GABORONE, October 15- Ten footballers from Eritrea’s national squad are seeking political asylum in Botswana, where on Tuesday they played in a qualifier for the 2018 World Cup, an Eritrean non-governmental organisation said Thursday.
The players were part of the national team — known as the Red Sea Camels — that lost 3-1 to Botswana in Francistown on Tuesday night.
“About 10 football players from the country declined to board a plane home… stating that they needed political asylum,” said Dick Bayford, a human rights lawyer representing the Pretoria-based Eritrean Movement for Democracy and Human Rights (EMDHR).
“They were then taken into custody for interviewing.”
The players reportedly absconded from their camp the day after the match before being picked up by police.
Eritrea footballers have repeatedly sought asylum while playing abroad.
In 2012, 18 players claimed asylum in Uganda after a match there.
Another six fled while in Angola in 2007, and 12 more did the same in Kenya in 2009.
Military service is compulsory in Eritrea, where President Isaias Afwerki has been in power since independence in 1993.
A June report by the UN human rights office described systematic and widespread “gross human rights violations” in the country, including mass incarceration of political opponents, extrajudicial killings and torture.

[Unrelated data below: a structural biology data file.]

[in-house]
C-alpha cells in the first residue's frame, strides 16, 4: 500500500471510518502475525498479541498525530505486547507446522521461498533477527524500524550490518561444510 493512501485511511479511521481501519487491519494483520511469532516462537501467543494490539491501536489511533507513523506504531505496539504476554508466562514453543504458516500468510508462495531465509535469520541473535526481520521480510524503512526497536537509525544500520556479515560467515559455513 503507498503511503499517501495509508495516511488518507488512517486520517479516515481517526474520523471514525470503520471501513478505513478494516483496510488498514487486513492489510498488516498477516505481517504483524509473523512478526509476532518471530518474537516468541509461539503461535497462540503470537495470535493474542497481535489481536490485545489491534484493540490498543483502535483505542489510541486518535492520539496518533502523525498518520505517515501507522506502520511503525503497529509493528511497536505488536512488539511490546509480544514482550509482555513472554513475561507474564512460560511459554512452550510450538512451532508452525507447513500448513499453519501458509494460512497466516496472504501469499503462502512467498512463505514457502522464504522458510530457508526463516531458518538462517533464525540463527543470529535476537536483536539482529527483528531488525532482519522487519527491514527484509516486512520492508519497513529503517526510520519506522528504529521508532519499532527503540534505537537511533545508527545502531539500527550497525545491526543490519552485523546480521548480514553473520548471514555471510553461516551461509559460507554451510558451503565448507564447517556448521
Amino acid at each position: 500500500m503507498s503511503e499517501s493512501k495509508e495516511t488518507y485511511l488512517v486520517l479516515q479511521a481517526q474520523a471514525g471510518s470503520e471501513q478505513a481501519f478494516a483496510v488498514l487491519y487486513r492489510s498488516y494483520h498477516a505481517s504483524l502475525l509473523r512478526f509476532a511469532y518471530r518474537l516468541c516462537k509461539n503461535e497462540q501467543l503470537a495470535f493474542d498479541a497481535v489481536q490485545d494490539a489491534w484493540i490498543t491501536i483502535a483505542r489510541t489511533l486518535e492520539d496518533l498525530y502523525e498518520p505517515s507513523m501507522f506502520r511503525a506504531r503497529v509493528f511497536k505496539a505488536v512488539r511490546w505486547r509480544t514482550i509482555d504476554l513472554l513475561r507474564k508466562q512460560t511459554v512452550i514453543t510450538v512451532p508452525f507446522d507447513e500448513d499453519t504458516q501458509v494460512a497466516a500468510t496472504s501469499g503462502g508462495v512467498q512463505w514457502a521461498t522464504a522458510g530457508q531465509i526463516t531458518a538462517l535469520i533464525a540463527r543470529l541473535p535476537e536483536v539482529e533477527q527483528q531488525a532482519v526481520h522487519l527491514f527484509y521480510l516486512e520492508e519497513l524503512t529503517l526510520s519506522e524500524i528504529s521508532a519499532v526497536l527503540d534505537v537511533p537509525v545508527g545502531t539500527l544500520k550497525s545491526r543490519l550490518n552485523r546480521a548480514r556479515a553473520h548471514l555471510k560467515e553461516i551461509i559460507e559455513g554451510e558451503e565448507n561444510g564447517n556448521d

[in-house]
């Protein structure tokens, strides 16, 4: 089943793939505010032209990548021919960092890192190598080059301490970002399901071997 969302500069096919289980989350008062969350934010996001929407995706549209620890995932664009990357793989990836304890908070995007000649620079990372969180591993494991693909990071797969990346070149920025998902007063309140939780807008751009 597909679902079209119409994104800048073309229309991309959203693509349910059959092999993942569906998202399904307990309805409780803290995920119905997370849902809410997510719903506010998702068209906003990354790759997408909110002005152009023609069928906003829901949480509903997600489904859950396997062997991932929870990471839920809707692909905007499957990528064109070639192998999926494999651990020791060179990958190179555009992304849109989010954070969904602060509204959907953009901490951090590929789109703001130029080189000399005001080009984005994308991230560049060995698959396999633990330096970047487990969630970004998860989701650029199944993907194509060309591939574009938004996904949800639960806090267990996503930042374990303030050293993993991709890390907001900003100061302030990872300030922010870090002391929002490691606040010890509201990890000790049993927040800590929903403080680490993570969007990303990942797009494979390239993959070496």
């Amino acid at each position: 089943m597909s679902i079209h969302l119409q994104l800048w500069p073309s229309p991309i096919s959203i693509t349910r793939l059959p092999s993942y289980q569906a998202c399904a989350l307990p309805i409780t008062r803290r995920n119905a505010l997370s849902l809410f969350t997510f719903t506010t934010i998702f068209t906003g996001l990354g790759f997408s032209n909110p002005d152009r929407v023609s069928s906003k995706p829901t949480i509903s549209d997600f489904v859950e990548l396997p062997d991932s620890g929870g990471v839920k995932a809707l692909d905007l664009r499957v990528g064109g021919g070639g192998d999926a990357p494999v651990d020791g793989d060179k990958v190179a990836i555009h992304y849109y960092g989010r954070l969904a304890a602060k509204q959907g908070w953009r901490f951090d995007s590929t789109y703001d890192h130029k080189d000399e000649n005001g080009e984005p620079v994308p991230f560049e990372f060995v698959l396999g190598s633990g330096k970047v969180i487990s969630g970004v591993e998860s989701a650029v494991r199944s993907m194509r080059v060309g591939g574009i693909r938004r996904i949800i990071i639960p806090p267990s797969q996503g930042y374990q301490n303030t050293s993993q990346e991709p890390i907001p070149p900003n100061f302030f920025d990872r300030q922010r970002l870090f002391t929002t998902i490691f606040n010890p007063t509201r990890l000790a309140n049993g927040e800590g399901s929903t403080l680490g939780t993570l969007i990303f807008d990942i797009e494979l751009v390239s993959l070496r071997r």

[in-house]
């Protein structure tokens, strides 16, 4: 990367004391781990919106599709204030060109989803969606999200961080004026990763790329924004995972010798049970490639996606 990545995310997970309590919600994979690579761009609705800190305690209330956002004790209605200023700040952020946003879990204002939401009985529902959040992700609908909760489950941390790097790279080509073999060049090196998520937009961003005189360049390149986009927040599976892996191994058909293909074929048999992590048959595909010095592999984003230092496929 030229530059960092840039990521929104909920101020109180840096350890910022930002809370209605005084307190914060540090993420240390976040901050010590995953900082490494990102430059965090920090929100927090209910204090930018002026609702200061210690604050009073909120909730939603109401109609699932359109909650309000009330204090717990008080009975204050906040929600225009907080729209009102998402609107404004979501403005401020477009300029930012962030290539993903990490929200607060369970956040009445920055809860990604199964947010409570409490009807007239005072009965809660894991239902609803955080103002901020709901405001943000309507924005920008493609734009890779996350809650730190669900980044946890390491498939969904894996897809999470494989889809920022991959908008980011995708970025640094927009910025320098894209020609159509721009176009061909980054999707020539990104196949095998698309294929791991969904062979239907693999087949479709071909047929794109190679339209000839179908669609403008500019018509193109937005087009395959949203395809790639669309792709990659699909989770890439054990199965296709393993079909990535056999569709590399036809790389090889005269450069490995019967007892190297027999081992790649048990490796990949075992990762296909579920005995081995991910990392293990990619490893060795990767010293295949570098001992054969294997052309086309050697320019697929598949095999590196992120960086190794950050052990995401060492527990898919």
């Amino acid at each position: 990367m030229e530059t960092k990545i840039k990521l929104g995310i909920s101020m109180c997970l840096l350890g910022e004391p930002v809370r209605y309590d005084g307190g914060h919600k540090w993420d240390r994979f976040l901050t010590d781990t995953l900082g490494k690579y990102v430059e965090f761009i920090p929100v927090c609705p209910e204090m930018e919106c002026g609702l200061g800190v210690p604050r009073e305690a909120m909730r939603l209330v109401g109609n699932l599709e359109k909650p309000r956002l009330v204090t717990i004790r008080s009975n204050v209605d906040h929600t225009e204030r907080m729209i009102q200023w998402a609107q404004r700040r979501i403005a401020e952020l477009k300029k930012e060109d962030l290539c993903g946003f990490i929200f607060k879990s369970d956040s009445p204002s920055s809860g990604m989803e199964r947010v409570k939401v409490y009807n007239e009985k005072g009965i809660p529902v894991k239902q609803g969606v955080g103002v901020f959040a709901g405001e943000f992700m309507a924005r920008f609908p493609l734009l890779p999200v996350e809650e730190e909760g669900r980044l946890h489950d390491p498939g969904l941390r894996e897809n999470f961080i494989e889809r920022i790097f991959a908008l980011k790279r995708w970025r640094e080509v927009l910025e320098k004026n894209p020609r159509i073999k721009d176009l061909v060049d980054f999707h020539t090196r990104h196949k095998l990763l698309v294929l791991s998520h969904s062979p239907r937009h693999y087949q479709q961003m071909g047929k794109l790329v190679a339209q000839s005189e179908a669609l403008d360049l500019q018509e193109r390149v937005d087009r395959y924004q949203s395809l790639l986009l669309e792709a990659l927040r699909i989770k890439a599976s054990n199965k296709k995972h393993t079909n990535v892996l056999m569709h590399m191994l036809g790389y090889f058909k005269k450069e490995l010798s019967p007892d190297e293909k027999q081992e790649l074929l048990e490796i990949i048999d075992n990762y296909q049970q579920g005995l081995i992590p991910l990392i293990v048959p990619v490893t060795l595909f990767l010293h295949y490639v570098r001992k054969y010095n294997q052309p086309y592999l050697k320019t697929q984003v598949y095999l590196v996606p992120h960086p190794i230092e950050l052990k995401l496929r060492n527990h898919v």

The Eritrean government dismissed the report.
EMDHR’s Adane Ghebremestel said the organisation was calling for help to stop the authorities deporting the athletes as their lives were endangered.
“Most of the players (who have sought asylum) are from the Eritrean Army, he said, adding that they face treason charges.
Eritrea regularly features at the bottom of world lists for political and media freedoms, freedom of expression and human rights.
Political opponents are routinely arrested, tortured, locked up without trial or simply disappear.
The government spies on citizens, and military conscripts are forced into decades-long military service.
Eritreans make up the third-largest number of refugees trying to reach Europe, after Syrians and Afghans.
Desperate young citizens try to leave by crawling under razor wire, crossing minefields and evading armed border guards in their bid for freedom.
As well as footballers escaping, fighter jet pilots have also fled in their aircraft.